Support for LAist comes from
We Explain L.A.
Stay Connected

Share This

This is an archival story that predates current editorial management.

This archival content was written, edited, and published prior to LAist's acquisition by its current owner, Southern California Public Radio ("SCPR"). Content, such as language choice and subject matter, in archival articles therefore may not align with SCPR's current editorial standards. To learn more about those standards and why we make this distinction, please click here.

Arts and Entertainment

Corey Feldman Is Crowdfunding A Documentary To Expose Pedophilia In Hollywood

Feldman at the Entertainment Weekly CapeTown Film Festival in 2013. (Photo by Michael Buckner/Getty Images for Entertainment Weekly)
Before you
Dear reader, we're asking you to help us keep local news available for all. Your tax-deductible financial support keeps our stories free to read, instead of hidden behind paywalls. We believe when reliable local reporting is widely available, the entire community benefits. Thank you for investing in your neighborhood.

Former child star Corey Feldman, who has spoken out about his history of childhood sexual abuse, launched a campaign this week to fund a documentary that he hopes will "expose pedophiles" in Hollywood.

In an emotional video posted on the public fundraising page for his "Truth Campaign", Feldman claiming his documentary could potentially bring down a pedophile ring that Feldman says he's been aware of "since I was a child." In particular, Feldman cites "six names, one of them who is still very powerful today, and a story that links all the way up to a studio."

In the video, Feldman alleges that since he came forward with his intention to shed light on pedophilia in Hollywood, he has "been arrested, had a near death event, and his band quit with no explanation other than saying they were afraid to continue." Feldman's campaign's fundraising page notes that the names of the alleged pedophiles he plans to expose in his film, as well as the details of their transgressions, have already been written down and given to "a trusted person of power, in case anything should happen to [Feldman] or any member of his family before the film is finished."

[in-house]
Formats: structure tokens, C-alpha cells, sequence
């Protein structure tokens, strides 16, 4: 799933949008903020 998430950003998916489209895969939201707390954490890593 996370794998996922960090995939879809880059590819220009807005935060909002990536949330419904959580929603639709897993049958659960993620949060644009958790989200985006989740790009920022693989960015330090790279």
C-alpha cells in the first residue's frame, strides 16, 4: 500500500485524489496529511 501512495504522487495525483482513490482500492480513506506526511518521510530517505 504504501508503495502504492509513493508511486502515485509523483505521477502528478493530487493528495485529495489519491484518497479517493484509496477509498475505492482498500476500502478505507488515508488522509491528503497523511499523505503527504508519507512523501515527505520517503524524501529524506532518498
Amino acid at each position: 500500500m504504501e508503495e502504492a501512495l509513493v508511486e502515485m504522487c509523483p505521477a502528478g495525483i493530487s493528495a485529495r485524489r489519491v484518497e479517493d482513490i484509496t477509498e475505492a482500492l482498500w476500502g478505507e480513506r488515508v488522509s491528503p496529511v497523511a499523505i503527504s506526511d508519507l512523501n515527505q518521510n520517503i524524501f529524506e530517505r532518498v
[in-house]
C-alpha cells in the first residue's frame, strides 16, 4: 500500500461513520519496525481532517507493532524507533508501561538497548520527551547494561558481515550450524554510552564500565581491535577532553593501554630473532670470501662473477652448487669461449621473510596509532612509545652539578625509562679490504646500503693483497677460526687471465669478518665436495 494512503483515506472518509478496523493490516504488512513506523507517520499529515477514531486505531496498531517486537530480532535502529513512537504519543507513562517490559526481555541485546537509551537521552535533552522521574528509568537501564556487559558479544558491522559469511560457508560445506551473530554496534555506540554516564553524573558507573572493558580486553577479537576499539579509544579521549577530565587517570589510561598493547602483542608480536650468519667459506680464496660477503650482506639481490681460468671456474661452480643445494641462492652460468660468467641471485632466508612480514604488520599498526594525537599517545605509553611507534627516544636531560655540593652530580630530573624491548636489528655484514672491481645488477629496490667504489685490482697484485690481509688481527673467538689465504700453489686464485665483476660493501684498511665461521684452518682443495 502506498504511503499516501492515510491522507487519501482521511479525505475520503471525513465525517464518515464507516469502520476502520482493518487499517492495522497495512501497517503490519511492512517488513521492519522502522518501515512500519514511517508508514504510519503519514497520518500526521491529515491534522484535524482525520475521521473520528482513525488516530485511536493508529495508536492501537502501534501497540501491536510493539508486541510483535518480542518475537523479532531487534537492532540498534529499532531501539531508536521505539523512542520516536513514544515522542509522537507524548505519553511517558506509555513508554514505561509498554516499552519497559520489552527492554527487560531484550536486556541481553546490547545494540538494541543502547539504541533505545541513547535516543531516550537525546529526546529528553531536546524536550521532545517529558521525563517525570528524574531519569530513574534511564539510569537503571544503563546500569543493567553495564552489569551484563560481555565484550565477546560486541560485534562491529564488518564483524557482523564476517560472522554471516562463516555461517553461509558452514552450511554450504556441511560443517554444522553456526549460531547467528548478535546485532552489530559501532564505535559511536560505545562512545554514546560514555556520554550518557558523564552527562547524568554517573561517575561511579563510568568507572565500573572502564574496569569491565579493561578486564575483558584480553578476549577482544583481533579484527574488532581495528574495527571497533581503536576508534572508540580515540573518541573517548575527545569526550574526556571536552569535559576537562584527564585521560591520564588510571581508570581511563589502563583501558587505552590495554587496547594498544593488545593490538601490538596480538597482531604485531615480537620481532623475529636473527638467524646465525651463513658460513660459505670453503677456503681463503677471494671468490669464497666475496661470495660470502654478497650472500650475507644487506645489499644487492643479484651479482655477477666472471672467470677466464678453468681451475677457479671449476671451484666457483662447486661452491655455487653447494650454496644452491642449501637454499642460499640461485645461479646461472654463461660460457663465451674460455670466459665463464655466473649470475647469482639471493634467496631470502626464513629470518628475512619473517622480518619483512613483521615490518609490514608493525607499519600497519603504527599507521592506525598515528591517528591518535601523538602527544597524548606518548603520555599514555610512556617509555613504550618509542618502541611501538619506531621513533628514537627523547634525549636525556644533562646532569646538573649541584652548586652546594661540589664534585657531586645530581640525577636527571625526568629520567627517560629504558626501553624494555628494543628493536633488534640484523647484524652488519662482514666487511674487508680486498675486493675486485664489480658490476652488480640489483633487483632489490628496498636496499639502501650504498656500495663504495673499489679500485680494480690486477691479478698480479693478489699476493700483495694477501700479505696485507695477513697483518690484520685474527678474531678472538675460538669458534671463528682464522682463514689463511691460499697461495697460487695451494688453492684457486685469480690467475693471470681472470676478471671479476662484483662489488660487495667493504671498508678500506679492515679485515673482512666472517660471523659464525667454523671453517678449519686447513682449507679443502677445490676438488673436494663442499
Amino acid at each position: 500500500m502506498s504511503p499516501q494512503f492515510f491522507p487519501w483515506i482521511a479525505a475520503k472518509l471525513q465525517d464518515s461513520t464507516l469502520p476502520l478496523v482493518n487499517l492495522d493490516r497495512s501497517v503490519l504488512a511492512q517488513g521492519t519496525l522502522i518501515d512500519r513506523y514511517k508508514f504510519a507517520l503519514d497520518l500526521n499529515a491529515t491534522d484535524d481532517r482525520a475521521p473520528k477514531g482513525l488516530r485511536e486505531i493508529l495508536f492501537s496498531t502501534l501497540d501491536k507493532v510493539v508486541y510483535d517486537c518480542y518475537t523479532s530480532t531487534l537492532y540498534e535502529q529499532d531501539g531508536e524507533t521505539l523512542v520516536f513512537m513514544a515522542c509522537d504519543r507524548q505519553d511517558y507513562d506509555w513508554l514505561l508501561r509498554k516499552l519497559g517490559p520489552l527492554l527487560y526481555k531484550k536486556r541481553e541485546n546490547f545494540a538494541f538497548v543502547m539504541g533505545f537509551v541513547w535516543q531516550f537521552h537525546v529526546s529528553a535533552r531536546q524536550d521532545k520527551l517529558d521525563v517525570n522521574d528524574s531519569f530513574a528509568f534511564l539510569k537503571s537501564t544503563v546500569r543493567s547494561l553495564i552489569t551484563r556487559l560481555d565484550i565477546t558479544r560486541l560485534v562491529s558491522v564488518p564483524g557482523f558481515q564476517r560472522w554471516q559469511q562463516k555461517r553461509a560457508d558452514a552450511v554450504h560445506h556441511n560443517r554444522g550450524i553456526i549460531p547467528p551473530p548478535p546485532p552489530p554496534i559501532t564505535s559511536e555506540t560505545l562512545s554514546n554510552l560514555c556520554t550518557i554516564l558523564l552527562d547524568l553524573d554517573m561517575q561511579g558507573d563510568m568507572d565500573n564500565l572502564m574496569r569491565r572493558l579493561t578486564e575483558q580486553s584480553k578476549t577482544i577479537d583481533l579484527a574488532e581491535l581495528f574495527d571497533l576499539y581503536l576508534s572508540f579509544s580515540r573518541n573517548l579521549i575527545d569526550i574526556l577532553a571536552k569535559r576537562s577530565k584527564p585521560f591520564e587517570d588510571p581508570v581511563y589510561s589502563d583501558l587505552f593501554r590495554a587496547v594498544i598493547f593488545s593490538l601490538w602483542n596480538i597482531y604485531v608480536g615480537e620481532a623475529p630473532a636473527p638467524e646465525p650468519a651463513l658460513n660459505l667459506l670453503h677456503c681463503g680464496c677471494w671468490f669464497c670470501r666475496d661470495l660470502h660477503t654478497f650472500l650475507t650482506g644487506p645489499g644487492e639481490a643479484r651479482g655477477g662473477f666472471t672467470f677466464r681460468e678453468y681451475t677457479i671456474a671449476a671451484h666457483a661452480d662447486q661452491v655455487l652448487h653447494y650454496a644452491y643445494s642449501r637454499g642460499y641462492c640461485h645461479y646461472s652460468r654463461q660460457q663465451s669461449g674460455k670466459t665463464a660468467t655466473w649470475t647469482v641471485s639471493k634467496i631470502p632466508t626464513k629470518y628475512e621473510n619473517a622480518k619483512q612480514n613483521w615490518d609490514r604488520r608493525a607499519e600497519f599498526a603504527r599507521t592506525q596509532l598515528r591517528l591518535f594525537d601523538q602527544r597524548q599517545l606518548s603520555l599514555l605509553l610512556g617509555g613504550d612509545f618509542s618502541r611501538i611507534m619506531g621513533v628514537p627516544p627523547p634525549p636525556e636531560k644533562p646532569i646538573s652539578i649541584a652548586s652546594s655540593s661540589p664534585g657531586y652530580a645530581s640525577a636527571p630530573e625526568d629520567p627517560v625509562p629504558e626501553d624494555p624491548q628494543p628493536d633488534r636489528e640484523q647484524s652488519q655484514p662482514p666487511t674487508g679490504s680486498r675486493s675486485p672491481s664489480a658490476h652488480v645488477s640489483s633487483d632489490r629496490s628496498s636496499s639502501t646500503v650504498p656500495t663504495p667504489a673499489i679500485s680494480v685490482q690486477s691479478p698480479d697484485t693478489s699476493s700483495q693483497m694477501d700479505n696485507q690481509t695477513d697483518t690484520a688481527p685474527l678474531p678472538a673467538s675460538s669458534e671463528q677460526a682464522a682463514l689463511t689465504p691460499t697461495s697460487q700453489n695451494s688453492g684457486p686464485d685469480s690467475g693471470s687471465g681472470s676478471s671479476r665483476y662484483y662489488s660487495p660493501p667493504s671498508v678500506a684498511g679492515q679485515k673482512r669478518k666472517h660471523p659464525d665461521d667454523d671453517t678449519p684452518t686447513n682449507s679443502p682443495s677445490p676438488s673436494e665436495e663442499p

Support for LAist comes from

Feldman stated last year that although he would "love to name names" of the entertainment-industry predators who allegedly abused him and now-deceased fellow child actor Corey Haim in their youth, he could not take on the risk:

Because if I were to go and mention anybody's name I would be the one that would be in legal problems and I'm the one that would be sued. We should be talking to the district attorneys and the lawmakers in California, especially because this is where the entertainment industry is and this is a place where adults have more direct and inappropriate connection with children than probably anywhere else in the world.

Feldman's "Truth Campaign," which has raised over $100,000 as of Thursday afternoon, will partly help fund his legal and security protections as he works on his documentary; the rest of the money will go toward the film's production, editing, marketing, and distribution, according to a description on the campaign's Indiegogo page.